I'm back, sorry for the long delay following up on this project. When we last left off, the main game board was done. Now it was time to lock in and layout the body parts to be removed.
The original idea by producers was to make the Operation game DIY themed, each organ had a crafty/how-to pun. Sort of like the original game where a bucket represented "water on the knee" and not an actual body part.
The initial part list was very long with a lot of fun ideas, but the segment producer and I needed to edit it down to what parts would work well spaced across the board.
As I began to lay it all out and make templates for the holes yet to come. The hope was to make each body part an actual 3-dimensional representation of that body part (as illustrated by the picture below, using wrenches for the "wrenched ribs" and a piece of wood for the "plywood patella").
Just then, at this point, the game was revised. As happens often in TV. Instead of the DIY theme, it was decided to make it a challenge to see how well the players knew ACTUAL human anatomy, picking and pulling the right body part based on a clue. I must admit, this made me very happy. The clock was against me, and making a faux liver was time consuming enough, but also having to glitter it?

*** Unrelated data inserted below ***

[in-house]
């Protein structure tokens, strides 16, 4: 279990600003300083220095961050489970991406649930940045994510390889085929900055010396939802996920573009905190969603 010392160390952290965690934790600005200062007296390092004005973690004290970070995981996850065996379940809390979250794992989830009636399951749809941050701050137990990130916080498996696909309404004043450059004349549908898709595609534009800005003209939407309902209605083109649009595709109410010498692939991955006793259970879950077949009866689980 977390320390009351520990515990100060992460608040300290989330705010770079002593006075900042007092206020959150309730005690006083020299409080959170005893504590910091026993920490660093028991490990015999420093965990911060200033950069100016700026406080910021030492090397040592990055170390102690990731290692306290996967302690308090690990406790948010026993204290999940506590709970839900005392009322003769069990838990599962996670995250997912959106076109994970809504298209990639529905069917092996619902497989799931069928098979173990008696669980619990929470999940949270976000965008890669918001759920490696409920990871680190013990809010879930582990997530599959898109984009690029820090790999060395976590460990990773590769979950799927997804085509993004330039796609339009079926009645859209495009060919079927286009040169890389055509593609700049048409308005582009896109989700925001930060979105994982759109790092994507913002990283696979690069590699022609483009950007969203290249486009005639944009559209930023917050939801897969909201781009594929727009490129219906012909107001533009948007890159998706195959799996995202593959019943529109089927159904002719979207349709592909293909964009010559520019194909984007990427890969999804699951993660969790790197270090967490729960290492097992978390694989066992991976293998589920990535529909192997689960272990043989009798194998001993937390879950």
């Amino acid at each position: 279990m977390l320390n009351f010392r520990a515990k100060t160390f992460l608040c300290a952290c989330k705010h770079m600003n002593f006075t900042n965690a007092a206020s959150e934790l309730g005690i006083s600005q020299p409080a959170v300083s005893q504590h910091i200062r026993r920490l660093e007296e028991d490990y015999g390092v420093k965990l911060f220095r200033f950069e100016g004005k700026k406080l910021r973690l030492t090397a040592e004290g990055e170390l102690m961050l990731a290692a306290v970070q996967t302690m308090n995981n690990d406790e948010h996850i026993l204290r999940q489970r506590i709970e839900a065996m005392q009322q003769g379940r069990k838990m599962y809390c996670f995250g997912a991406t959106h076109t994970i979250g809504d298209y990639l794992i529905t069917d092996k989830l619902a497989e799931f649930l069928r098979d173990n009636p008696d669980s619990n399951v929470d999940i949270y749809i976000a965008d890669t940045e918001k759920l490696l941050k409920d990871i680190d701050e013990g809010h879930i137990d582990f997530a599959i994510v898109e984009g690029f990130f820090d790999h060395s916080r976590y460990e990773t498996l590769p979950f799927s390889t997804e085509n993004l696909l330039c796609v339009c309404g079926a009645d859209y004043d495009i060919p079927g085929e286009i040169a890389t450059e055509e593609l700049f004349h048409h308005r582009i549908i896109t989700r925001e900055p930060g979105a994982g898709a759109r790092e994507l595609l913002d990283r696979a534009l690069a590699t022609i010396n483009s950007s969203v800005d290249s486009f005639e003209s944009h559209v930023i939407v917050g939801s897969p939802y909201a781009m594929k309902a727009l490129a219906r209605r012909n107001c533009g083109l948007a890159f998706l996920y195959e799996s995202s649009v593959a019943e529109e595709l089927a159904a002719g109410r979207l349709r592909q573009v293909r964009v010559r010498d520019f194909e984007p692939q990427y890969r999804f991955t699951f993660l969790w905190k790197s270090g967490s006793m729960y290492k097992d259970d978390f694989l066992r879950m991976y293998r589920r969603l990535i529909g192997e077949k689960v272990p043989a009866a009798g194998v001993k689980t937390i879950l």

There was a second revision that also worked to my deadline advantage. I suggested this one, and was thankfully approved. While trying to make 3-dimentional parts work, I discovered some parts would be far more difficult and awkward to remove than others. It would really slow the game play up. My change was that all be flat cut-outs (like the original game) so each part was similar in weight and thickness, but the odd shape of each would prove challenging. I would also add (again like the original game) a knook or cranny the tweezers could easily grab (if the players noticed it).
Now that the game was figured out. I plotted out the parts and sizes on the board in actual size by placing tracing paper over and drawing each body part hole. I then sketched the actual body part onto the trace paper obviously smaller than the hole so it could be removed. Next, I inked each sketch, scanned, and colored in Photoshop. Several examples...
Happy to say each happened to be under 8.5' x 11" in size so I could print out on my own printer. I spray-glued them onto black foam core (so the outlines matched the edges) and cut out with an X-Acto. Body parts to remove done!
This may seem redundant, but to ensure each hole was the right size, each finished part became a new template that I re-traced onto the board. Only then did I cut the hole in the board for each (about a 1/2" wider than the part).
Next in Part Four, making the boxes under the holes to hold the body parts, and the electronics to make BUZZ and the nose light up!